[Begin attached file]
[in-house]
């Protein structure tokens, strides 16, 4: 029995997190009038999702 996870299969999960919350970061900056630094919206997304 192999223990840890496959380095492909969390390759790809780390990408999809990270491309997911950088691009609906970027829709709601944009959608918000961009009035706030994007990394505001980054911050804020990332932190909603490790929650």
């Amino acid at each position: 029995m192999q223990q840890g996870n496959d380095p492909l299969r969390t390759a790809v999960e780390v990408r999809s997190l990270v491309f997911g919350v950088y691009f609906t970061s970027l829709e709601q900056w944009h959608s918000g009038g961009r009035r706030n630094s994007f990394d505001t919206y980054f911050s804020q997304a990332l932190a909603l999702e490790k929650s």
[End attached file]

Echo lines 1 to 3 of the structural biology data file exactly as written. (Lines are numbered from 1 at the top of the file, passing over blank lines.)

[in-house]
């Protein structure tokens, strides 16, 4: 029995997190009038999702 996870299969999960919350970061900056630094919206997304 192999223990840890496959380095492909969390390759790809780390990408999809990270491309997911950088691009609906970027829709709601944009959608918000961009009035706030994007990394505001980054911050804020990332932190909603490790929650």
């Amino acid at each position: 029995m192999q223990q840890g996870n496959d380095p492909l299969r969390t390759a790809v999960e780390v990408r999809s997190l990270v491309f997911g919350v950088y691009f609906t970061s970027l829709e709601q900056w944009h959608s918000g009038g961009r009035r706030n630094s994007f990394d505001t919206y980054f911050s804020q997304a990332l932190a909603l999702e490790k929650s």